Rare Disease Day on February 28 gives those directly affected, their families and medical teams a chance to share the positive stories that are emerging, and add their voices to help find solutions to the challenges ahead.
CamRARE will join the global rare disease community to mark Rare Disease Day on February 28, calling for equitable access to diagnosis, treatment, health and social care, and opportunity. The charity hopes the campaign – supported by the Cambridge Independent – will accelerate the implementation of the UK’s Rare Disease Framework launched in 2021 and achieve earlier, more accurate, and sensitively delivered diagnoses.
Parents from CamRARE’s Unique Feet (UF) group vouch for the difference genetic testing can make. Mum Stacey Buwert said: “We had her genetic results really early; within a few weeks of her being born, we knew there was something genetic going on, but it wasn’t what they thought it would be, so it was definitely good to know.”
Mum Kym Ellis agrees, saying: “I’ve always known that there was something he needed support with, and I’ve had to basically fight the last two years for somebody to see that. We saw the geneticist who was lovely, amazing, and they said, ‘Yep, he’s got a genetic condition. We don’t know what it is, but I can just tell by looking at him and pointing out these features to you that, yes, it will be something genetic’.
“So, we’ve done the first blood test for chromosome microarray and Fragile X, and then we’ll do the whole genome sequencing.”
But how do you diagnose when there are more than 10,000 rare diseases? CamRARE says recognition among healthcare professionals that rare diseases are collectively common and that people living with rare diseases face unique challenges is an excellent place to start. Daring to ‘think rare’ is fundamental to improving the diagnostic odyssey, and CamRARE believes this, coupled with access to new diagnostic tools, can help medics spot rare diseases earlier.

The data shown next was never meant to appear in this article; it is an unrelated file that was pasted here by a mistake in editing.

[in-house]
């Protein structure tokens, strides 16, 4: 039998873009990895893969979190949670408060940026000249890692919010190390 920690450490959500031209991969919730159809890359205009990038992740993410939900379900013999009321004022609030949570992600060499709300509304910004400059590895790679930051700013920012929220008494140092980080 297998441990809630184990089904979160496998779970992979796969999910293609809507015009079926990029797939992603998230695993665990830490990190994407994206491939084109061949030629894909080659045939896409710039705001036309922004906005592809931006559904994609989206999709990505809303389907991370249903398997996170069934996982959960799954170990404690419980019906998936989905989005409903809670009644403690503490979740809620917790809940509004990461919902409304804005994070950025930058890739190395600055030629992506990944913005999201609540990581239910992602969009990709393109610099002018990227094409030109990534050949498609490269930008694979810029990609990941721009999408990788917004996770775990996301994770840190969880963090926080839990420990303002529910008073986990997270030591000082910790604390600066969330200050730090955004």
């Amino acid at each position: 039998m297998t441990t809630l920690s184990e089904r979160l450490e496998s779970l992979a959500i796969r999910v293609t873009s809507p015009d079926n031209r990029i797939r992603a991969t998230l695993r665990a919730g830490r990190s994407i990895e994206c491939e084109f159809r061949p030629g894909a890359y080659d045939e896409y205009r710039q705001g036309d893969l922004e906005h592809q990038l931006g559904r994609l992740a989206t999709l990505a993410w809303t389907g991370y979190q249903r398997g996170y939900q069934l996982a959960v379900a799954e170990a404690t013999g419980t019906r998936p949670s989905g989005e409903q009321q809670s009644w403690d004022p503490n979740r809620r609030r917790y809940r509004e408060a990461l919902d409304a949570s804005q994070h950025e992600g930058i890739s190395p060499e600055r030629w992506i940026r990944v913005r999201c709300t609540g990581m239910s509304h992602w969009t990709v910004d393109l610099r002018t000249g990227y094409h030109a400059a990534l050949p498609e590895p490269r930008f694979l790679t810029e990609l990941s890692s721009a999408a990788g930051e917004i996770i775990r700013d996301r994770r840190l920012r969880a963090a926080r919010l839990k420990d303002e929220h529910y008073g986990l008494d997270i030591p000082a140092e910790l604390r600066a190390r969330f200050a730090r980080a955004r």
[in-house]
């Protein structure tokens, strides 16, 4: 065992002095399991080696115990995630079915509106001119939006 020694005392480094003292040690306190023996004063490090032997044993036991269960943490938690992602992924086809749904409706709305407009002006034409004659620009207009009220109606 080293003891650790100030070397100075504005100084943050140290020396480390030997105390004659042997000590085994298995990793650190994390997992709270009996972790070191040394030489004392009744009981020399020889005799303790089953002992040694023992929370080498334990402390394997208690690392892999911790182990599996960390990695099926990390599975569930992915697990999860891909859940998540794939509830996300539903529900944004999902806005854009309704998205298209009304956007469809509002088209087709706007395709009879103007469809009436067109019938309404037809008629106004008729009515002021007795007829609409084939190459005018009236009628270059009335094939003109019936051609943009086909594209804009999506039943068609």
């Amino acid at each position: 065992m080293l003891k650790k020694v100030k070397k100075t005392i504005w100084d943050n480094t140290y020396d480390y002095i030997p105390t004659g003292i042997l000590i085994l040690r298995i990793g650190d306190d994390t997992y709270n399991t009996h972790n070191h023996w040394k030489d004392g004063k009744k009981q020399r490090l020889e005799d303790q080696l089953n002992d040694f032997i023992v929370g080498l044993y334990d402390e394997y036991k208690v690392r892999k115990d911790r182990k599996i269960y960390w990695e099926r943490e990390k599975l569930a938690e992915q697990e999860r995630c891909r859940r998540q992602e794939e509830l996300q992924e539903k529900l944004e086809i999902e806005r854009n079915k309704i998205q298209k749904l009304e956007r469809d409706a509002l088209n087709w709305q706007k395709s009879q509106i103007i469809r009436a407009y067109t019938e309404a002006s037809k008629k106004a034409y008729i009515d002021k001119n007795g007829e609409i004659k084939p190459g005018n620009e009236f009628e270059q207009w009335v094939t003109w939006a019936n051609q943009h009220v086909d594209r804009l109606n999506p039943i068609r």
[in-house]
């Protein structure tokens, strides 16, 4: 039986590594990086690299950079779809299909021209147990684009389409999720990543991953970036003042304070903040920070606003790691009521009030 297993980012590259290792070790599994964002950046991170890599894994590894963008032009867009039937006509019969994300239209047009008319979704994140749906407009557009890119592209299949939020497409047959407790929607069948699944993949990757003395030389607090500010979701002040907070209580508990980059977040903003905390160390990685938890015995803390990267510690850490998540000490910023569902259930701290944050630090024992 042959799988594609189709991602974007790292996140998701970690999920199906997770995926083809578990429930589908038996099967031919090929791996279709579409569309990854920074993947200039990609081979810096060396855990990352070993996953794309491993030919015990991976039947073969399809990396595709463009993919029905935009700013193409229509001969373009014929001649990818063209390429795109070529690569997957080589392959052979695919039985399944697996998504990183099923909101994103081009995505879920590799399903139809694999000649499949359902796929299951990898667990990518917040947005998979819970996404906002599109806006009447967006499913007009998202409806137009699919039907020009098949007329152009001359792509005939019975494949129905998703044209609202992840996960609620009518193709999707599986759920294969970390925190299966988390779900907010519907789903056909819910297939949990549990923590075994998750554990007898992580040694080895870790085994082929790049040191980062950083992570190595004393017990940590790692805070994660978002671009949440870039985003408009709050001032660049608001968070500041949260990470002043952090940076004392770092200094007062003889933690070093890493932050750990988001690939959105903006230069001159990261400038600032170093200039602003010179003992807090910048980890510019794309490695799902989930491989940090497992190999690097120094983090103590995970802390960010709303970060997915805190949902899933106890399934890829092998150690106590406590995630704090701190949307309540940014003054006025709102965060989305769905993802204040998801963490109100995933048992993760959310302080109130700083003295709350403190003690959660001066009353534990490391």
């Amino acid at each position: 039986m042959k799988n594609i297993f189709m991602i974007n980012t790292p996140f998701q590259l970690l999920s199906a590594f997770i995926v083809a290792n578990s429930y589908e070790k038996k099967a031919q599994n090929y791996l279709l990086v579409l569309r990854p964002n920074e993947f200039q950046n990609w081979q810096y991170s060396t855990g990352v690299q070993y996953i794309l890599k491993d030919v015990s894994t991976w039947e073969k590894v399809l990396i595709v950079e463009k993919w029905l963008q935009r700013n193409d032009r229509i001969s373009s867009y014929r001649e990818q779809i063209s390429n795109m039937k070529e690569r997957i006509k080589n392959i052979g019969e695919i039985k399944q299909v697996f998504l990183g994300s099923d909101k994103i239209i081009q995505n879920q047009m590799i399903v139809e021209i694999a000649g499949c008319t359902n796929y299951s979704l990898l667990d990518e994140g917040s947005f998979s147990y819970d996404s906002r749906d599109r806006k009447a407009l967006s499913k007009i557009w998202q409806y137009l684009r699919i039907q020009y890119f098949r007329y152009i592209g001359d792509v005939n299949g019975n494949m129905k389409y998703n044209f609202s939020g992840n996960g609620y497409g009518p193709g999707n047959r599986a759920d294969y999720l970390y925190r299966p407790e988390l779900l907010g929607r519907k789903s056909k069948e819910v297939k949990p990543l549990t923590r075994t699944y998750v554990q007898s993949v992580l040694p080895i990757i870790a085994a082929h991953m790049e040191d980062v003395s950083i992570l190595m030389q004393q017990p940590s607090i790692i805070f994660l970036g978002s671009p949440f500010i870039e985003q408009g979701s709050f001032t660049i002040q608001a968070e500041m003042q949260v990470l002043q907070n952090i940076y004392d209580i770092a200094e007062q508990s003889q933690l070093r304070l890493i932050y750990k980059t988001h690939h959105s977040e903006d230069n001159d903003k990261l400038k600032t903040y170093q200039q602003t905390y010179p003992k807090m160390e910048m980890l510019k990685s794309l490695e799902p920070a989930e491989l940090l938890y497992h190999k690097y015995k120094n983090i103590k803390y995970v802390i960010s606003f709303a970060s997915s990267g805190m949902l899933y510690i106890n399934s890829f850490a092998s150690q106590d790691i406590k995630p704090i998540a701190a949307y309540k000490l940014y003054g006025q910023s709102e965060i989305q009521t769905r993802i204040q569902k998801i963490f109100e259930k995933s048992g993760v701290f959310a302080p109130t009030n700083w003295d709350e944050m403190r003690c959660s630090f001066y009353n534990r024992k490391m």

Dr Kate Downes, clinical scientist lead for the East Genomic Laboratory Hub (East GLH) says it’s a thrilling time to be working in genomics.
“We are using and introducing new technologies to test patient samples to identify the cause of their rare disease and clinical symptoms,” she says. “We are translating new techniques, tests and analysis methods alongside using the latest understanding of new genes and disorders.
“We use big databases of genetic data from population and patient cohorts worldwide. These resources help clinical scientists interpret a new genetic variant we have identified in a patient. We ask: ‘Has this genetic variant been seen before in another patient with similar clinical symptoms?’ If the answer is yes, then it is likely that this genetic variant is the cause of the patient’s disorder.
“Introducing new technologies and analysis methods with increased data sharing worldwide helps provide more genetic diagnoses to patients.”
Moving from academia to the NHS, Kate takes part in national discussions to improve and standardise genomic services and improve patient pathways.
“And why do I love doing that? I am in this role to provide the best possible service for patients and their families right now, but also importantly to bring in new technologies, processes, and knowledge into the laboratory to improve testing strategies in the future.”